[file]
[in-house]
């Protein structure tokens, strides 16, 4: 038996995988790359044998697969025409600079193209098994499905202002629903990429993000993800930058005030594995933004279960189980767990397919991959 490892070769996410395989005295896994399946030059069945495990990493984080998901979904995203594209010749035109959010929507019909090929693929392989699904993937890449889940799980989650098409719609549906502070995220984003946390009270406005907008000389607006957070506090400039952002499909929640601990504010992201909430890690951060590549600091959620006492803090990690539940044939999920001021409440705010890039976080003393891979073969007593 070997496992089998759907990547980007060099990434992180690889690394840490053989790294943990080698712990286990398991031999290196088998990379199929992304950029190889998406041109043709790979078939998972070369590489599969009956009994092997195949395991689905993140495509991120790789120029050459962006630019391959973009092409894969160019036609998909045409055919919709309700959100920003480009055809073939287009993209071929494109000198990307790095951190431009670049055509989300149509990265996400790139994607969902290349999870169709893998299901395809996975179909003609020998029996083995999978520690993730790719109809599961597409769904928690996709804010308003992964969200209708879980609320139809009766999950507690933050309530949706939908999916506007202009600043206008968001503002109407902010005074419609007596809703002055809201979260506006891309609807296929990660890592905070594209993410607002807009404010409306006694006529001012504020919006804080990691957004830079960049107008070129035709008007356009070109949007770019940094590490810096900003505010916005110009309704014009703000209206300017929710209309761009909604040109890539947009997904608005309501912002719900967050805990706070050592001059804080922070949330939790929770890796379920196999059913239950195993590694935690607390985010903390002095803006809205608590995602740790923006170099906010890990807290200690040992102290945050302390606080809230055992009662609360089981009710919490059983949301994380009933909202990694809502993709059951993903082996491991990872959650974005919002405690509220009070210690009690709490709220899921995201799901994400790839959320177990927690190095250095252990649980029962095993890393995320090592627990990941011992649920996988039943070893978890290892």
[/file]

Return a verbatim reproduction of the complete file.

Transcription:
[in-house]
């Protein structure tokens, strides 16, 4: 038996995988790359044998697969025409600079193209098994499905202002629903990429993000993800930058005030594995933004279960189980767990397919991959 490892070769996410395989005295896994399946030059069945495990990493984080998901979904995203594209010749035109959010929507019909090929693929392989699904993937890449889940799980989650098409719609549906502070995220984003946390009270406005907008000389607006957070506090400039952002499909929640601990504010992201909430890690951060590549600091959620006492803090990690539940044939999920001021409440705010890039976080003393891979073969007593 070997496992089998759907990547980007060099990434992180690889690394840490053989790294943990080698712990286990398991031999290196088998990379199929992304950029190889998406041109043709790979078939998972070369590489599969009956009994092997195949395991689905993140495509991120790789120029050459962006630019391959973009092409894969160019036609998909045409055919919709309700959100920003480009055809073939287009993209071929494109000198990307790095951190431009670049055509989300149509990265996400790139994607969902290349999870169709893998299901395809996975179909003609020998029996083995999978520690993730790719109809599961597409769904928690996709804010308003992964969200209708879980609320139809009766999950507690933050309530949706939908999916506007202009600043206008968001503002109407902010005074419609007596809703002055809201979260506006891309609807296929990660890592905070594209993410607002807009404010409306006694006529001012504020919006804080990691957004830079960049107008070129035709008007356009070109949007770019940094590490810096900003505010916005110009309704014009703000209206300017929710209309761009909604040109890539947009997904608005309501912002719900967050805990706070050592001059804080922070949330939790929770890796379920196999059913239950195993590694935690607390985010903390002095803006809205608590995602740790923006170099906010890990807290200690040992102290945050302390606080809230055992009662609360089981009710919490059983949301994380009933909202990694809502993709059951993903082996491991990872959650974005919002405690509220009070210690009690709490709220899921995201799901994400790839959320177990927690190095250095252990649980029962095993890393995320090592627990990941011992649920996988039943070893978890290892």